Connellsville Flood Victims Thankful For Acts Of Kindness, Generosity

CONNELLSVILLE (KDKA) — Connellsville remains under a state of emergency after flash flooding over the weekend destroyed homes and businesses and washed away property like cars and valuables.

More than 50 people have been displaced and the damage is estimated in the millions of dollars.

Now, a curfew has been put into place due to a lack of electricity and impassable roads in some areas. It goes into effect at 7:30 p.m. Also, dozens of customers are being told to boil their water.

As for the start of the school year for Connellsville area students, that’s been pushed back until next Tuesday, which is more than a week later than scheduled.

But in the midst all of the tragedy, there are heartwarming acts of generosity.

It was a beautiful day to be anywhere but flood-torn areas of Fayette County, but that’s where Ben Keller wanted to be.

“It’s just the right thing to do. I’ve got nothing else going on today,” said Keller, of Bullskin Township.

He is one of the small army of people just trying to do what they can for people facing incredible post-flood challenges.

“Handing out cleaning supplies, mops, brooms, water, whatever people need to help clean up,” Keller said.

Jessica Vaughn and Janal Narduzzi are both Connellsville area teachers. With the school year delayed because of the flood, the two educators went to work in a different way help their students.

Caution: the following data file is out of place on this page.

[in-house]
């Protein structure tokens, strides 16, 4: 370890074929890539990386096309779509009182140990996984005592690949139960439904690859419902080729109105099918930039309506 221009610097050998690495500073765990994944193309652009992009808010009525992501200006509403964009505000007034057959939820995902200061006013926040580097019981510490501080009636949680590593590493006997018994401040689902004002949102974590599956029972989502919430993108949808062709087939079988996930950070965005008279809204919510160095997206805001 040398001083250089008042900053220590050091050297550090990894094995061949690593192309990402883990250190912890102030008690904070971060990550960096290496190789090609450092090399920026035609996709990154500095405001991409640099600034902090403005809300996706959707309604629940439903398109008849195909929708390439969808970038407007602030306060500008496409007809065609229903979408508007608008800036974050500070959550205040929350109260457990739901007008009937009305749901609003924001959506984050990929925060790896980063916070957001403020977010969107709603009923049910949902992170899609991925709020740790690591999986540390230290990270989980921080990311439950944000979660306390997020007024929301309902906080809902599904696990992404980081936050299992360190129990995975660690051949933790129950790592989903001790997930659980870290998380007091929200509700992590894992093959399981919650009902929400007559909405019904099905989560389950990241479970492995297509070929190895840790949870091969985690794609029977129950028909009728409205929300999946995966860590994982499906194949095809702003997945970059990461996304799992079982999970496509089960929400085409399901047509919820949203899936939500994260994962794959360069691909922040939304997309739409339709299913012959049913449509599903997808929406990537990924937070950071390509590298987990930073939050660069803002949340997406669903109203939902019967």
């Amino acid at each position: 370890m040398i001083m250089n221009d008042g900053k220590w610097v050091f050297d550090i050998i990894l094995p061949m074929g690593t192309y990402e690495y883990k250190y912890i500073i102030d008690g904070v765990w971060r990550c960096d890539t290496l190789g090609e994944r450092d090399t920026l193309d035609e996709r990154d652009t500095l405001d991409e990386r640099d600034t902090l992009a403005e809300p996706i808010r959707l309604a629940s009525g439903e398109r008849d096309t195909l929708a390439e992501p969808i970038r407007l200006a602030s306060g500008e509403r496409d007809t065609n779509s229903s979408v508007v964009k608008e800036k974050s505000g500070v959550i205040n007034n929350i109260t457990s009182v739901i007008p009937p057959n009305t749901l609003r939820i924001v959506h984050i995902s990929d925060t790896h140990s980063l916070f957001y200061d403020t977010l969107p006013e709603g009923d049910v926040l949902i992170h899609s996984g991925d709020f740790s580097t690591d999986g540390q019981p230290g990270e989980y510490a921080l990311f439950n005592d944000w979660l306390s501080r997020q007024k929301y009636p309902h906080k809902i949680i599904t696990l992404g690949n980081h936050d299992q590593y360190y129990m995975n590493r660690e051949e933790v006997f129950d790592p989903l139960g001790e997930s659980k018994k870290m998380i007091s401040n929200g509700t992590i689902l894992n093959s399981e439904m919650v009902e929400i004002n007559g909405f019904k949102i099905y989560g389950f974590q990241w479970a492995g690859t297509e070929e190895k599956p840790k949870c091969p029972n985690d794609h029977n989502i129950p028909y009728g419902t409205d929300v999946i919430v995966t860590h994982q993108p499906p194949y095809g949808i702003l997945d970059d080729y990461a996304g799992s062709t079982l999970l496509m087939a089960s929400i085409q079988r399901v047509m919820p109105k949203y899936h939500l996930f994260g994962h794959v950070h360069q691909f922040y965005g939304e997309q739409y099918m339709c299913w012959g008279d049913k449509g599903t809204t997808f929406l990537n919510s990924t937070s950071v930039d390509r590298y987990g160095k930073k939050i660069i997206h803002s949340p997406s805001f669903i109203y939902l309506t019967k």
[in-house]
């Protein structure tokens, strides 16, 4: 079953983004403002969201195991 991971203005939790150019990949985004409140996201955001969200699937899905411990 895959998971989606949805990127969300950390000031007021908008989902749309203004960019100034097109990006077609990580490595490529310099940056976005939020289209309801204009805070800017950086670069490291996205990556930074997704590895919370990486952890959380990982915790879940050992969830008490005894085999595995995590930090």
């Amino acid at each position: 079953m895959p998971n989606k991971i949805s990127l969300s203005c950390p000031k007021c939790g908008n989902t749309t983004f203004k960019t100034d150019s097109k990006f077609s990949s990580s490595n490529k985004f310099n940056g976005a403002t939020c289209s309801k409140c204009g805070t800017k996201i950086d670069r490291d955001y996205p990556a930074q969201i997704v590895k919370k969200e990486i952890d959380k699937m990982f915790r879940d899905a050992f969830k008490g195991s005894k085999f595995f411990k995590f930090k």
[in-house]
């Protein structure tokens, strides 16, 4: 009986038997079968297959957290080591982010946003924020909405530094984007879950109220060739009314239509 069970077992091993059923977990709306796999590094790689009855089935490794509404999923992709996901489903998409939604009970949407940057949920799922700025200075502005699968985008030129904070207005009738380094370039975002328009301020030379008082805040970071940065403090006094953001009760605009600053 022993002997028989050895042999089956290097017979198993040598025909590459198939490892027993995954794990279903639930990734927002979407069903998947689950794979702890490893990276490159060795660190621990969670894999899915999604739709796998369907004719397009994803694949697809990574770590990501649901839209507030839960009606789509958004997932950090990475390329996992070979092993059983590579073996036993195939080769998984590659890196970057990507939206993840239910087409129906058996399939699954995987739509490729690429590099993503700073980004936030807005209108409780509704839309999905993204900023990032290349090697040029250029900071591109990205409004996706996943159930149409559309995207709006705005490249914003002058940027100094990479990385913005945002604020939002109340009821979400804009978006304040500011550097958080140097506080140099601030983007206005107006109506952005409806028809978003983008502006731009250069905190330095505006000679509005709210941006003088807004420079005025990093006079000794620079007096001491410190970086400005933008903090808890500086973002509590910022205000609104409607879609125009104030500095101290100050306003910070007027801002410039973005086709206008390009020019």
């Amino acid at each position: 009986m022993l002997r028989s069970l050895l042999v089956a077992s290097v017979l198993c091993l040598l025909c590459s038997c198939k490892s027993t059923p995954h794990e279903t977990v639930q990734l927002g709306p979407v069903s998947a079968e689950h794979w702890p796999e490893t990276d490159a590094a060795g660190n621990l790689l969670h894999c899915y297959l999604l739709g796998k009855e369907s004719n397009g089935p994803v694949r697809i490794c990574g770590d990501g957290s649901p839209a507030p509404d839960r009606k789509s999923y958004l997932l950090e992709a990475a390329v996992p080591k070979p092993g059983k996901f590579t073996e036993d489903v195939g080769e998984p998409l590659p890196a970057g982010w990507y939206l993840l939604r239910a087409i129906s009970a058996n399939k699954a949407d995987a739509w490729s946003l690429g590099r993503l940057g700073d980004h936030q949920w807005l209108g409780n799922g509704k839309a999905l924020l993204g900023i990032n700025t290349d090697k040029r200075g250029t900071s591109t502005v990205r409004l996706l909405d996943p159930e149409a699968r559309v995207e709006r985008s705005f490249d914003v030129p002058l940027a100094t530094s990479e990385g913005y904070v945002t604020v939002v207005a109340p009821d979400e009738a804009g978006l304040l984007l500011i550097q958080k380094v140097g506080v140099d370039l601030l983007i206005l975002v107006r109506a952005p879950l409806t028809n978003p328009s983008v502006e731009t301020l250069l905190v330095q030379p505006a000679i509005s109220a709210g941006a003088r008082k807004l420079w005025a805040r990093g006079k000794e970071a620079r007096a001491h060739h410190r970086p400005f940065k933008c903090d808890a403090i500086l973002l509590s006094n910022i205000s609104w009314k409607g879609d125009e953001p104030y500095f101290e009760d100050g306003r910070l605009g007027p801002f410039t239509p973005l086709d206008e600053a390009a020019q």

“When you see the request for help, you just have to help,” said Narduzzi. “It’s our family, even though we don’t live here, it’s still part of our lives.”

Brenda Grimm’s home was spared damage, so she’s opened it up for those in need.

“If anybody needs laundry, showers down on this end, I’m up on Breakiron Road. We’re willing to open our house if anybody needs anything,” said Grimm.

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Although they are busy and preoccupied with what’s going to happen with the rest of their lives, those cleaning up from the flood appreciate the efforts.

“You have no idea,” said Stacy Wadsworth. “Just knowing that people will come in here and help you without even knowing who you are or what you stand for, it’s amazing.”

Wadsworth’s mother had her home destroyed in the flooding.

If you’d like to contribute or volunteer to help the flood victims, visit the local fire departments for further instructions. They need donations of mops, bleach, cleaning equipment.

But do not bring donated furniture, as they don’t have the space to store it.

For more information on how you can help, or if you’re a victim of the flooding. Here’s more important info:

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